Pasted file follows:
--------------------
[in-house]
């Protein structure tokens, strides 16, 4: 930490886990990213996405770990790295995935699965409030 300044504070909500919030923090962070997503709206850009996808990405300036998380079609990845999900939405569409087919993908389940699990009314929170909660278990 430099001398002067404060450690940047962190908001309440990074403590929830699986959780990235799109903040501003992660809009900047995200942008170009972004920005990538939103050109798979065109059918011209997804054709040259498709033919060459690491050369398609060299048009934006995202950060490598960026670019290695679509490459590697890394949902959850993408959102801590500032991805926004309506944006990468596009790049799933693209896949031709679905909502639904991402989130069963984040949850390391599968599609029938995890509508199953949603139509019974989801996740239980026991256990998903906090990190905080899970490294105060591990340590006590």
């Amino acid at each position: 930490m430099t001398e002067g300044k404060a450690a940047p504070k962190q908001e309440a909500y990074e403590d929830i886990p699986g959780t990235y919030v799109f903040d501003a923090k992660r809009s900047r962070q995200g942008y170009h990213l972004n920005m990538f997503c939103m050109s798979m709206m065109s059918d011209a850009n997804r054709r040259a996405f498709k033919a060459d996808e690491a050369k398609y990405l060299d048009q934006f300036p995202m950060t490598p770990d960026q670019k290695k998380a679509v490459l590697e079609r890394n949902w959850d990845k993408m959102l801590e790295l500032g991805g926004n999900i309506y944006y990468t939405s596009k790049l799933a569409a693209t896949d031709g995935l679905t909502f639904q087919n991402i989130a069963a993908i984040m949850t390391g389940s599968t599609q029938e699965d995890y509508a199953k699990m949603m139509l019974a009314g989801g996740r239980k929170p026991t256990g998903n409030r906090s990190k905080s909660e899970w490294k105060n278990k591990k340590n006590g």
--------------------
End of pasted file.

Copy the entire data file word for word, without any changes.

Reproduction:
[in-house]
């Protein structure tokens, strides 16, 4: 930490886990990213996405770990790295995935699965409030 300044504070909500919030923090962070997503709206850009996808990405300036998380079609990845999900939405569409087919993908389940699990009314929170909660278990 430099001398002067404060450690940047962190908001309440990074403590929830699986959780990235799109903040501003992660809009900047995200942008170009972004920005990538939103050109798979065109059918011209997804054709040259498709033919060459690491050369398609060299048009934006995202950060490598960026670019290695679509490459590697890394949902959850993408959102801590500032991805926004309506944006990468596009790049799933693209896949031709679905909502639904991402989130069963984040949850390391599968599609029938995890509508199953949603139509019974989801996740239980026991256990998903906090990190905080899970490294105060591990340590006590």
């Amino acid at each position: 930490m430099t001398e002067g300044k404060a450690a940047p504070k962190q908001e309440a909500y990074e403590d929830i886990p699986g959780t990235y919030v799109f903040d501003a923090k992660r809009s900047r962070q995200g942008y170009h990213l972004n920005m990538f997503c939103m050109s798979m709206m065109s059918d011209a850009n997804r054709r040259a996405f498709k033919a060459d996808e690491a050369k398609y990405l060299d048009q934006f300036p995202m950060t490598p770990d960026q670019k290695k998380a679509v490459l590697e079609r890394n949902w959850d990845k993408m959102l801590e790295l500032g991805g926004n999900i309506y944006y990468t939405s596009k790049l799933a569409a693209t896949d031709g995935l679905t909502f639904q087919n991402i989130a069963a993908i984040m949850t390391g389940s599968t599609q029938e699965d995890y509508a199953k699990m949603m139509l019974a009314g989801g996740r239980k929170p026991t256990g998903n409030r906090s990190k905080s909660e899970w490294k105060n278990k591990k340590n006590g």